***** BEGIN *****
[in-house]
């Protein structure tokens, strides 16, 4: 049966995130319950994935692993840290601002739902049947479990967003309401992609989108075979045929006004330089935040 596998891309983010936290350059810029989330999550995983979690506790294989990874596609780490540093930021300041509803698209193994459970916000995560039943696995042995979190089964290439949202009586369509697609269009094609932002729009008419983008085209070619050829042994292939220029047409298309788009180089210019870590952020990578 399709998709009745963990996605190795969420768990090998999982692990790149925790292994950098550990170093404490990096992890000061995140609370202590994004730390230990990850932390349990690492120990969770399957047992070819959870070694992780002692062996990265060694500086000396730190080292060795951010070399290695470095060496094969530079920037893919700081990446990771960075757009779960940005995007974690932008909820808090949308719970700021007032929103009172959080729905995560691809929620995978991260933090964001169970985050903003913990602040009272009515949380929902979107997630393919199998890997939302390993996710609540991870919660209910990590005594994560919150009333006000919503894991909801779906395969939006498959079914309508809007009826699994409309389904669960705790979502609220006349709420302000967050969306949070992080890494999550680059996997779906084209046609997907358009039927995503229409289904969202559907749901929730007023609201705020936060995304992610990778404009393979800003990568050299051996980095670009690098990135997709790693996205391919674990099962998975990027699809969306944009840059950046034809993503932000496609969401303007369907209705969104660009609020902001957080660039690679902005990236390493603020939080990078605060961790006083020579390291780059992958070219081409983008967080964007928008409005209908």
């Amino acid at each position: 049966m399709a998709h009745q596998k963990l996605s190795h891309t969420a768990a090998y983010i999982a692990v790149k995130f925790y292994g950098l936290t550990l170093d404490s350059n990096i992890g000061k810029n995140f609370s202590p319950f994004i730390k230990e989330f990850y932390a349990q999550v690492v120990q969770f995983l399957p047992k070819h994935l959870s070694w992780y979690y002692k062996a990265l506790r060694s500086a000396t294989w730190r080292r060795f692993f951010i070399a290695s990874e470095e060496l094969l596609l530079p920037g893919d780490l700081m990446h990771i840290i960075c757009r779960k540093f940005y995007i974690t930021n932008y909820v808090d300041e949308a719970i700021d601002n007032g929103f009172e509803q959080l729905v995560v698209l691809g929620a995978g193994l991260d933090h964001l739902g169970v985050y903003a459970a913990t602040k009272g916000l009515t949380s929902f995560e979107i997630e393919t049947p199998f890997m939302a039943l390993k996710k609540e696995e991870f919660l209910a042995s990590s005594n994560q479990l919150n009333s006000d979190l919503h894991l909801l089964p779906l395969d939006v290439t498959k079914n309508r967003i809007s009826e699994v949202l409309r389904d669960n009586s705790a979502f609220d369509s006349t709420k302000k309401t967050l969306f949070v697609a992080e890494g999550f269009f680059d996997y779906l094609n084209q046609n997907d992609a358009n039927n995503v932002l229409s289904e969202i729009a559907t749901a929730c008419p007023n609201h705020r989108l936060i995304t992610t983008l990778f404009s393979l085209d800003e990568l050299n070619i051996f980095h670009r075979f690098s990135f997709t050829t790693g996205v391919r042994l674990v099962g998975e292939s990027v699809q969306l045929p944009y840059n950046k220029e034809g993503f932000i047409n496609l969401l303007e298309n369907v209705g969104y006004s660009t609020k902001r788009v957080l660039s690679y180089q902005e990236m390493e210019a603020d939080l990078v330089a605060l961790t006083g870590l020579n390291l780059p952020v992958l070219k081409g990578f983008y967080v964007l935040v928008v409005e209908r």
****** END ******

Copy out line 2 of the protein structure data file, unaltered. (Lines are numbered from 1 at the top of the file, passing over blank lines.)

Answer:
């Protein structure tokens, strides 16, 4: 049966995130319950994935692993840290601002739902049947479990967003309401992609989108075979045929006004330089935040 596998891309983010936290350059810029989330999550995983979690506790294989990874596609780490540093930021300041509803698209193994459970916000995560039943696995042995979190089964290439949202009586369509697609269009094609932002729009008419983008085209070619050829042994292939220029047409298309788009180089210019870590952020990578 399709998709009745963990996605190795969420768990090998999982692990790149925790292994950098550990170093404490990096992890000061995140609370202590994004730390230990990850932390349990690492120990969770399957047992070819959870070694992780002692062996990265060694500086000396730190080292060795951010070399290695470095060496094969530079920037893919700081990446990771960075757009779960940005995007974690932008909820808090949308719970700021007032929103009172959080729905995560691809929620995978991260933090964001169970985050903003913990602040009272009515949380929902979107997630393919199998890997939302390993996710609540991870919660209910990590005594994560919150009333006000919503894991909801779906395969939006498959079914309508809007009826699994409309389904669960705790979502609220006349709420302000967050969306949070992080890494999550680059996997779906084209046609997907358009039927995503229409289904969202559907749901929730007023609201705020936060995304992610990778404009393979800003990568050299051996980095670009690098990135997709790693996205391919674990099962998975990027699809969306944009840059950046034809993503932000496609969401303007369907209705969104660009609020902001957080660039690679902005990236390493603020939080990078605060961790006083020579390291780059992958070219081409983008967080964007928008409005209908």